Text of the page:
On The Rise: Laura Gilbreath
It’s not just her elegant 5' 10" frame that makes Laura Gilbreath stand out. It’s her ability to subtly express the very soul of a movement—whether she’s conquering the stage in Ulysses Dove’s Red Angels or skimming above it as Clara in Kent Stowell’s Nutcracker. She sparkled as the Fairy of Purity in Sleeping Beauty last February: Her happy gaze, alive and natural, gave purpose to the steps; her dainty pointework matched the delicate score.
This 25-year-old Pacific Northwest Ballet corps dancer would soon have more to smile about when artistic director Peter Boal promoted her to soloist. “I would have happily done it sooner,” says Boal. The delay was due in part to balancing the budget and the company roster. He pointed to Gilbreath’s 2009 lead performance in Balanchine’s Diamonds. “She didn’t do that as a rising corps member. She didn’t do it as a talented soloist. She did it as an accomplished ballerina. Laura is one of those dancers where early on you could see the ballerina.”
Gilbreath’s sheer joy in dancing was recognized early. Not long after her older sister started taking a creative movement class, the teacher noticed the younger girl’s excitement through the waiting room window. She invited the 2-year-old into class. “Immediately I fell in love with it,” says Gilbreath.
Both girls outgrew the ballet offerings in Hammond, Louisiana, the small hometown Gilbreath still loves to visit. When they were 8 and 10 years old, they began training in Baton Rouge, 45 minutes away. Soon, they added classes in New Orleans. “Our mom had to be very dedicated to schlep us back and forth every day,” says Gilbreath. Some nights they didn’t get home until 10:00 p.m.
At age 11, Gilbreath followed her sister to summer sessions at the School of American Ballet. After five summers, Gilbreath joined the winter program, staying for two years. “Every day you got this outpouring of knowledge from dancers who had worked with Balanchine,” she recalls. “They were so eager to make you better dancers.”
Gilbreath credits SAB with helping her learn to dance faster. They urged her to dance not just from the knees down but to use her buttocks and legs to power that speed. (The resulting strength shows up in her adagio as well, where her control means there is no rushing.) And SAB teachers encouraged her not to hide her height. She remembers Susan Pilarre calling out: “Dance bigger! Use your body! Use your long legs!” This, says Gilbreath, proved the biggest turning point for her.
At 17, after two summers of PNB intensives, Gilbreath left SAB. She joined PNB’s Professional Division, and signed her apprentice contract that spring when she was 18. A year later, she joined the corps. Francia Russell was one of her first directors and coaches at PNB. “With Laura, your eye goes to her right away,” Russell says. “She’s completely there; every fiber of her being is there.” This was evident in Gilbreath’s poignant performances of the Waltz Girl in Serenade last April: Her emotions matched the music and movement nuance for nuance.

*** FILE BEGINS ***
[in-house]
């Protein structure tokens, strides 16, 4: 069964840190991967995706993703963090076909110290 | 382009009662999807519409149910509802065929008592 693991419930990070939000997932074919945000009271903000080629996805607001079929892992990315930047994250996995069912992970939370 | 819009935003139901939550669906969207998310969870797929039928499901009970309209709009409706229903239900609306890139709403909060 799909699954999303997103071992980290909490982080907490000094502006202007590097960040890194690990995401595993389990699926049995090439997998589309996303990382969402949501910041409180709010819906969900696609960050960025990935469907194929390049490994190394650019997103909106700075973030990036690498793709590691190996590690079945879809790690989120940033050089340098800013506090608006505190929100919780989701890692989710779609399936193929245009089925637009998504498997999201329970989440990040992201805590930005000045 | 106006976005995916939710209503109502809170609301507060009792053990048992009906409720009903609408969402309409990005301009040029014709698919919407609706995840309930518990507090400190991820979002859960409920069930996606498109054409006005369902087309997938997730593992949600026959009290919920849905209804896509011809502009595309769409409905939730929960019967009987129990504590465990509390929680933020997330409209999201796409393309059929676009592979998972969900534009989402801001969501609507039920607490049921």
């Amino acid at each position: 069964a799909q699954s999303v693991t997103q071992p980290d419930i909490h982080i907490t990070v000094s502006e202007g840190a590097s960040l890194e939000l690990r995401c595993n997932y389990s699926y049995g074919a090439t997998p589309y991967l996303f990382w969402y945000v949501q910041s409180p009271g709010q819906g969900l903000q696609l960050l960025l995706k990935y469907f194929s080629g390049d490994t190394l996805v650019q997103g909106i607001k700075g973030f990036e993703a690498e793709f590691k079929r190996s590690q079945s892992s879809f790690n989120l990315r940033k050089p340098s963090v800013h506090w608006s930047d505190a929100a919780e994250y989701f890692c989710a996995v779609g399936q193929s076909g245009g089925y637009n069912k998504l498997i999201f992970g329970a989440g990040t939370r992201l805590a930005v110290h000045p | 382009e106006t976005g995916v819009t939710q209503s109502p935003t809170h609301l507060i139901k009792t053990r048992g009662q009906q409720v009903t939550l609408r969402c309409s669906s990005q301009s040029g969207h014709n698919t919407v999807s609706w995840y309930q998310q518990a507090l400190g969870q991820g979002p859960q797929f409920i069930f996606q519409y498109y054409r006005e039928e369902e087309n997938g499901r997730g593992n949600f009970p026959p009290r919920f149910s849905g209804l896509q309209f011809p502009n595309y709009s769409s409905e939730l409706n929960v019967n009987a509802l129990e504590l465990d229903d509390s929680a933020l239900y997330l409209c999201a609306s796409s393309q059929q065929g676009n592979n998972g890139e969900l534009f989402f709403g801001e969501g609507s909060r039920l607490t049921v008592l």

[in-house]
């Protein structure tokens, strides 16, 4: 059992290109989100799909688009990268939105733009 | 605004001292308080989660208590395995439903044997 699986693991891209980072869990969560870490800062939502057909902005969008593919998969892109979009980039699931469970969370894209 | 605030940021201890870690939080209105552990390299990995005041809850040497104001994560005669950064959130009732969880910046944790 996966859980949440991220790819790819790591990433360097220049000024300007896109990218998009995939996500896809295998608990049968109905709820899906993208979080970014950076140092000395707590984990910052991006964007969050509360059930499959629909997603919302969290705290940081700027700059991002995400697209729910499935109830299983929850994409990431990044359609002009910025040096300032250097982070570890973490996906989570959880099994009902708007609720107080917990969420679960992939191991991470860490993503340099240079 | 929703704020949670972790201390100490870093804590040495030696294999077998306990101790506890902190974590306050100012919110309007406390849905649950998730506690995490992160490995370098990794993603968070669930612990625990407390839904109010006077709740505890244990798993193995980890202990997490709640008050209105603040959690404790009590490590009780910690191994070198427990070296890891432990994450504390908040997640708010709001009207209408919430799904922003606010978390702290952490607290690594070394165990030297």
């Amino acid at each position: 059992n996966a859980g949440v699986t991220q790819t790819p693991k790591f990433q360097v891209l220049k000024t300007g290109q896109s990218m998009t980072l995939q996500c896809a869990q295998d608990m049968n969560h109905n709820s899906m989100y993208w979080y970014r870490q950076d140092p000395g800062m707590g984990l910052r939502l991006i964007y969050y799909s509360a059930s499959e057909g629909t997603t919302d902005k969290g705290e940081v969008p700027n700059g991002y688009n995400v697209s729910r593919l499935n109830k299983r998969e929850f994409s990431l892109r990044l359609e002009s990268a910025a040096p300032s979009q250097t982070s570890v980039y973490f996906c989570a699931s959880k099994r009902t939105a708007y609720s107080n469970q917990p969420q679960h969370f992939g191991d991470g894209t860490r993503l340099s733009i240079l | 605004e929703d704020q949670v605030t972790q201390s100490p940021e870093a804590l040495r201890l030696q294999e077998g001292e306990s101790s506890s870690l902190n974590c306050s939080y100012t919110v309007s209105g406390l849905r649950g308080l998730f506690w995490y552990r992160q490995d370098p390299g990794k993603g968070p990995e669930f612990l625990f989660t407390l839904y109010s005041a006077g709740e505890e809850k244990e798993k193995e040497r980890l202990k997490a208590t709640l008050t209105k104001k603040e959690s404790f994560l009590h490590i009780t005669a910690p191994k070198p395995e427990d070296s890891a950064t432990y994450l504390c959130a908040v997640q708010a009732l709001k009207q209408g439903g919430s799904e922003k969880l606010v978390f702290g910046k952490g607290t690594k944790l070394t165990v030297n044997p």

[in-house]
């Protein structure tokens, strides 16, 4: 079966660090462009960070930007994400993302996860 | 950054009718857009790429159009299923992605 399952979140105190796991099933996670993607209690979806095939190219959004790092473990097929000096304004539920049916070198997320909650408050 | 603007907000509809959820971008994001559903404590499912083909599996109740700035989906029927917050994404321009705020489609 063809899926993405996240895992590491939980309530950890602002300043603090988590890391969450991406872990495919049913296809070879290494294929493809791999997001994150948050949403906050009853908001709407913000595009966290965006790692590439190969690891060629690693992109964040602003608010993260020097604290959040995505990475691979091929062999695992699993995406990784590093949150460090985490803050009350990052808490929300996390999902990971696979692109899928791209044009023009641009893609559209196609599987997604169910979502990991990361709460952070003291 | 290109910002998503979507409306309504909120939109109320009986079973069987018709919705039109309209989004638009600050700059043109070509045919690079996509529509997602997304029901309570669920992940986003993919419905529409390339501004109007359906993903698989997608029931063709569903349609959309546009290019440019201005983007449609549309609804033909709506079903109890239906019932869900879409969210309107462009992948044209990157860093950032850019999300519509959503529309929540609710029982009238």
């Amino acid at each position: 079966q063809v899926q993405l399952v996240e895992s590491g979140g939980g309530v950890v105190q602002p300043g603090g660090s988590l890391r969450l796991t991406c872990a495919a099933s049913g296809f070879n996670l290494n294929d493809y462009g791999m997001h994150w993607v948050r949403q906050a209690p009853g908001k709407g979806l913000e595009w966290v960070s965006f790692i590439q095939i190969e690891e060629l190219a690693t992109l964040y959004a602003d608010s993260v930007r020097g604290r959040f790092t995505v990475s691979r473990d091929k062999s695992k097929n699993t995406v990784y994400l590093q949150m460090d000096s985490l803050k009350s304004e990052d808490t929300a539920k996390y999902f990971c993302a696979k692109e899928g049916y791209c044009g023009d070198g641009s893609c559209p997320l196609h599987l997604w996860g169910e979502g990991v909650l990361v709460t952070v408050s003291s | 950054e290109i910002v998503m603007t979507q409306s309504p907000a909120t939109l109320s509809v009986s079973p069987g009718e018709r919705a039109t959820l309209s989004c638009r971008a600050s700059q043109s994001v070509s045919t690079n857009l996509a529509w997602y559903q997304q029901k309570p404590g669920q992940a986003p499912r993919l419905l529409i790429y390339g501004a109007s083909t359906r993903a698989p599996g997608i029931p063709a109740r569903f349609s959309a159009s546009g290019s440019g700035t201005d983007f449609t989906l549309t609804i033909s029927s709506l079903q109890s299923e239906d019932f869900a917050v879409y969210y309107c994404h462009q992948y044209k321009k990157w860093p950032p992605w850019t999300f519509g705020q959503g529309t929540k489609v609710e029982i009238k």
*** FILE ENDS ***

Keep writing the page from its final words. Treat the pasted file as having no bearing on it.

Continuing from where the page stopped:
Both Russell and Boal use words like “beautiful,” “intelligent,” and “superb” to describe Gilbreath. She has a “wicked sense of humor,” says Boal. She has that ability to take you with her, says Russell. To new places, says Boal. Russell notes she possesses the crucial skill of listening, of being open to coaching. Boal praises her technique. It seems that Gilbreath has a good chance of achieving her ultimate goal, to be a principal dancer.
“There’s so much that I have to work on and want to work on,” she says. Increasing her strength tops her list, followed by improving individual steps—like right pirouettes, “because I’m a lefty and everything in ballet is done to the right.” She tries to take more risks, especially in class, where, says Boal, she’s always ready, never hanging back, always pushing herself. “I want to get to the point where I could do Odette,” says Gilbreath.
And before Odette? That’s anyone’s guess. “The range is so great,” says Boal. “You can’t pigeonhole her. She’s capable of so much.” Her rep this year has been that of a principal dancer: Clara in Nutcracker, Lilac Fairy in Sleeping Beauty, Choleric in Balanchine’s Four Temperaments, Kylián’s Petite Mort, and Rosalia in Robbins’ West Side Story Suite—a singing role! She made smaller parts count, too. She danced the first theme in Four Temperaments—its calm opening, its convoluted turns, and its precise grands battements—with a composed, neutral quality that was riveting. “Laura took a small part and made it a big part,” says Boal. “That’s what great dancers do.”
Rosie Gaynor is a Seattle dance writer.
Photo of Gilbreath in Balanchine's Serenade by Angela Sterling, Courtesy PNB. Copyright The Balanchine Trust.
Les Ballets de Monte-Carlo is on a mission to get Monaco dancing. F(Ê)AITES DE LA DANSE is a free outdoor festival taking over the Place du Casino on July 1 from 6 pm to the wee hours of the morning. Not only will there be lessons in styles ranging from ballroom to belly dancing and flamenco to African dance, but there will also be a giant barre (dozens of meters long) for warming up, a seven-hour dance marathon and a flash mob. Performances by Yamakasi (parkour), Le Patin Libre (contemporary skating) and Pokemon Crew (street dance) take place throughout the evening, culminating in a midnight performance of Les Ballets de Monte-Carlo in a new work by Jean-Christophe Maillot. And for anyone still going at 2 am, Monte Carlo's Opera Garnier will host a deejayed dance party, while just outside a silent disco takes over the terraces. balletsdemontecarlo.com.